England, November, 1066
Roscelyn inhaled the odor of decayed vegetation that rose from the freshly turned earth. Considering the rich, loamy soil, this hedged section of ground beside the orchard might well serve as a garden.
Except for the graves that crowded the area.
She shivered against the damp wintry afternoon and eyed her father's headstone. 'Twas a hasty effort that nowhere near matched the finely wrought design of her mother's headstone. But that would change.
In a matter of months, she would be able to build a monument worthy of her father.
The secret scroll he had left unto her care not only provided her the means to control her own destiny, but the means to free England from the butchering Normans.
At the thought, she realized she was pacing. Halting mid-stride, she glanced down, then released her pent breath.
At least she had not stepped on any graves, praise the Blessed Virgin.
She had no desire to incur the wrath of the dead in addition to the misfortunes that currently plagued Cyning. Half the village folk sick with a catching fever, scarce enough food to last the winter, a late sowing of the winter crops that would feed the village in spring-none of which compared to the Norman threat.
With her father and brothers dead, there would be no protection from the wretched Norman curs should they visit Cyning.
But Cerdic was dead as well, God forgive her sense of relief. Gunderic had seen him fall early on in the battle. And according to Gunderic, the remaining Saxon armies-friends of her father's, men she knew and had entertained at Cyning-had retreated to the fens of northeastern England. Even now they forged an alliance with the Danes in hopes of driving the Normans from England.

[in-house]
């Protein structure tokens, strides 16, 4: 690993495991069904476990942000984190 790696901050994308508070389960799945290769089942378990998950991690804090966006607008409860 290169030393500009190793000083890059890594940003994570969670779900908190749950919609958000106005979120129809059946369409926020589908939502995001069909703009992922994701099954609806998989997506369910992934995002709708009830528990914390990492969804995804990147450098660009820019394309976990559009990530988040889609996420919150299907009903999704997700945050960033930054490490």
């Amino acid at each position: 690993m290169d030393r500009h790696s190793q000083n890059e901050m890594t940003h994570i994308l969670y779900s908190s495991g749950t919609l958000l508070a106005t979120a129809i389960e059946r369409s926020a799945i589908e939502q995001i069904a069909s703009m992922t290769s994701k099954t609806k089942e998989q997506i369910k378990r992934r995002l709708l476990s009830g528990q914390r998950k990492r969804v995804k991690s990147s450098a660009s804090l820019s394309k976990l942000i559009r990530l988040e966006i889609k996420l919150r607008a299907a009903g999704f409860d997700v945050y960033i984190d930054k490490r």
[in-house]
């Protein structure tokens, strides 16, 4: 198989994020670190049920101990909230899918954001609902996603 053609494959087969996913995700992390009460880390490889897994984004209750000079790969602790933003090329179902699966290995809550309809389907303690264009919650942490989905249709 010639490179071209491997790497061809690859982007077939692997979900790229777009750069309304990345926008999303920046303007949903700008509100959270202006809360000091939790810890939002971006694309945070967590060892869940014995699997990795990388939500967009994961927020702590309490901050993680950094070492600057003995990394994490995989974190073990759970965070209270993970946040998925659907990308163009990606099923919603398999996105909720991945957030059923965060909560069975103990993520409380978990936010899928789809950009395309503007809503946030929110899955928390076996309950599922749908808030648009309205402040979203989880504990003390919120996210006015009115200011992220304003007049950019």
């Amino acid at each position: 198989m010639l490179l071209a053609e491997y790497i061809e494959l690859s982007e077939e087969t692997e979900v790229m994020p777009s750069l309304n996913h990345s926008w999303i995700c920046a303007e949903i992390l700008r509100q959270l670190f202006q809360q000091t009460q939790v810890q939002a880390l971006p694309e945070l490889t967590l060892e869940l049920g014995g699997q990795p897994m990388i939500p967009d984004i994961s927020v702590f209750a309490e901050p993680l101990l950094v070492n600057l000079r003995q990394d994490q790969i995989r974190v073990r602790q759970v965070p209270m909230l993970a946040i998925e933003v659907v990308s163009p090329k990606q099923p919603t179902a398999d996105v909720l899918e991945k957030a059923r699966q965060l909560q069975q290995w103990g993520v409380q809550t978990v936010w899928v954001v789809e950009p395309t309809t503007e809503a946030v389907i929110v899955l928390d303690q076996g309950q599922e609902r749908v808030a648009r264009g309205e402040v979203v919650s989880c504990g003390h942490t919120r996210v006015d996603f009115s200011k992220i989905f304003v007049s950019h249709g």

Meanwhile, she possessed the scroll.
For the moment she'd buried it beside her father's headstone. 'Twas the safest place she could think to hide it.
She shivered with anticipation, then caught herself before she could begin pacing anew. Faith, 'twas difficult to keep still when she held proof that the Norman Duke William had deceived the pope.
Her lips curved in a grim half smile. The Bastard Duke William thought himself clever, no doubt. He'd received papal blessing for his invasion of England by claiming the Saxon
King Harold had sworn over sacred relics to serve him.
Lies. The word sizzled in her head like fat dripping into the flames of an open cook pit.
In truth, King Harold had given his oath under duress, had been forced to swear allegiance while a virtual prisoner at William's court in Normandy.
As for the sacred relics that Harold had held while making his pledge to the greedy Norman duke? They were in fact no more than the bones of a goat.
Again she fought the urge to pace.
The truth was sworn and attested to in the scroll by the bishop of Rouen and several of William's barons. The pope could hardly deny the document's authenticity.
His Holiness would withdraw Church support for William's foray into England. Saxons would again rule the land. And for her efforts in delivering the Saxons from the Normans, she could name her price.